Hang in kids, this might be a long one.
Big giant tribute type shows are always risky. Put many artists on the same bill with a house band, doing songs written by someone else, and things are bound to be treacherous. Equally, there are bound to be some great moments. Its like a sandwich where you’re surprised/terrified with each bite.
Michael Dorf, creator of the original Knitting Factory, has been doing these type of shows for a while now. They benefit various childrens music charities, and I think we can all get behind that. Unless you want to get political, and instead of supporting music in schools, have a tax cut or some shit for wealthy job creators. Anyway. They pick an artist, a bunch of people do a song. Its a classic formula, don’t mess with it.
I saw one of the first of these, a tribute to Bob Dylan. There were some beautiful moments, Alan Toussaint doing “Mama You Been On My Mind” and Ryan Adams going way over his allotted time on an “Isis/Love Sick” binge.
Last night, a varied roster took on the Rolling Stones classic collection Hot Rocks. One artist for each song, 21 in total. Let’s talk about some highlights and other things.
Before the music, we have to talk about the crowd. This venue was basically a living Portlandia sketch, with Fred Armisen playing every character. There’s the dude with the hilarious spiked hair and the tye dyed “No Security” Stones shirt, wearing binoculars and a backpack, moving seats at every chance he got. There’s the 50 year old guy with a braided pony tail, moving to the end of the balcony, dancing and snapping along like he’s at a Flamenco show on acid. There were the slightly-overdressed slightly too old to be dancing like a drunken college girl-woman, who could not resist the urge to flail about. What do these people do during the day? I would love to find out.
OK, on we go.
TV On The Radio opened the evening with Italian singer Jovanotti performing “You Can’t Always Get What You Want” with a children’s choir. The band sounded great, but I’m pretty sure everyone got lost near the end of the song and just kept repeating the chorus, but that’s pretty much what these things are about. You rehearse the verses and chorus so much, that you forget to come up with an ending. It did teach me one important lesson – its all about the ending.
Ian Hunter best demonstrated this. The Mott The Hoople front man played “19th Nervous Breakdown” Which was not overly exciting, but his band was clearly well rehearsed, and looked like they spent lots of time coordinating outfits, which I also respect on this occasion, I mean, its Carnegie Hall, man.
The evening had 2 clear standouts. First, you’re pretty much not going to top David Johansen on this bill. Its an event made for him. He came out looking like every NY Jew’s aunt from Long Island who goes on too many island vacations. White pants, white shoes, giant sunglasses, hair helmet. “Get Off Of My Cloud” is as close to a NY Dolls song as there is in the Stones catalog…or it’s probably the opposite.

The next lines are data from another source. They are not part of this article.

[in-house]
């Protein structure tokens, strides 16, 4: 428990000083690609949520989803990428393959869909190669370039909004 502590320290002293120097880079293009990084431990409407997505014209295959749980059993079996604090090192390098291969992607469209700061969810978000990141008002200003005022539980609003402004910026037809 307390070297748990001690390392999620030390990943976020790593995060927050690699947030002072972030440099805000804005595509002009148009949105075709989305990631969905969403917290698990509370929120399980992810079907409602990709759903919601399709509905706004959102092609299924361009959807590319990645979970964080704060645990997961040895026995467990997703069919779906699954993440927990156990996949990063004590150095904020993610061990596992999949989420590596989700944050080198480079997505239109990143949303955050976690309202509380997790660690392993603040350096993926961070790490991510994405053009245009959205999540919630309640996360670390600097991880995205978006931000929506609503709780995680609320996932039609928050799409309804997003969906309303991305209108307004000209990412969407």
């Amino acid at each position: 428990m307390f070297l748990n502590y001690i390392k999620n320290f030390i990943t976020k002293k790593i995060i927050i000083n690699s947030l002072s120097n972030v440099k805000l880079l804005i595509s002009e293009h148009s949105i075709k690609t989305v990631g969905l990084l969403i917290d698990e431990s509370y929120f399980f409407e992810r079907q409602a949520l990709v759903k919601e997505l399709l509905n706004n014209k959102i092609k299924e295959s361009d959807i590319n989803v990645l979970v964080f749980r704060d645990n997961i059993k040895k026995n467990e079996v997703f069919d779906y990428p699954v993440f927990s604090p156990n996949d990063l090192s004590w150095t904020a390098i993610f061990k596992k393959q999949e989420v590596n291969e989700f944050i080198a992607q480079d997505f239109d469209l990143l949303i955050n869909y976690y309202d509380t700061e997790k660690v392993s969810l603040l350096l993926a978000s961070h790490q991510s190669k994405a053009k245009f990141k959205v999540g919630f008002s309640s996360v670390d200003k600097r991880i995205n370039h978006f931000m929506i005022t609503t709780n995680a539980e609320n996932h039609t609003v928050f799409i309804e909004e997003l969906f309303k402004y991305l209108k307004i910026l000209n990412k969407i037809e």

The frontrunner in all advance betting was Glen Hansard. The man has more charisma than Obama, and is just so endearing. He silences a crowd with solo acoustic performances. So hopes were high. What we got was a lovely concise version of “Under My Thumb.” With just upright bass and electric guitar, he might have owned the night. After asking the crowd to snap along, then slowing everyone down saying “Come on guys, on the BACK of the beat, that was definitely a white snap” the first half of the song was just bass and vocals. He ended with a trademark segue into GLORIA, just for the hell of it. His most insightful comment was “What kind of headspace do you have to be in to write a song like this? This is definitely a Keith tune”
I don’t feel in the mood to dish any negative dirt, except for the fact that if you’re an actress who was in Natural Born Killers, that does not give you enough rock and roll street cred to do a Prince Style motivational breakdown in “Satisfaction”
An interesting dilemma arose about the Stones recently. I was watching the fantastic documentary “Lemmy” about the Motorhead frontman, examining his life and approach to music. He made the point, and I will paraphrase since I don’t remember the quote, that everyone was always arguing over who were the real “bad boys” the Beatles or the Stones. He said there was no question, it was the Beatles. They were from the much richer Liverpool, they played in the dangerous clubs of Hamburg, they were the real thing. The Stones were from the suburbs, they went to art school, they were just faking it for image. Now what impact this has on legacy, who knows, they wrote some amazing music. But a little later on Dave Grohl made another point.
When people talk about the “Rock and Roll Lifestyle” or whatever bullshit you want to call it, they think of the Stones. His point was, fuck that. They’re off banging some supermodel traveling first class, while Lemmy is sitting at a bar in LA drinking Jack Daniels and working on his next album. He doesn’t care much for image, he just is who he is.
Again, this does not dispute the fact that there was an abundance of amazing music written, it’s just something to think about. How much do we like a legendary band for what they stood for (or what we thought they stood for) purely based on image?
Just something to think about. Mull it over while listening to Its Only Rock And Roll.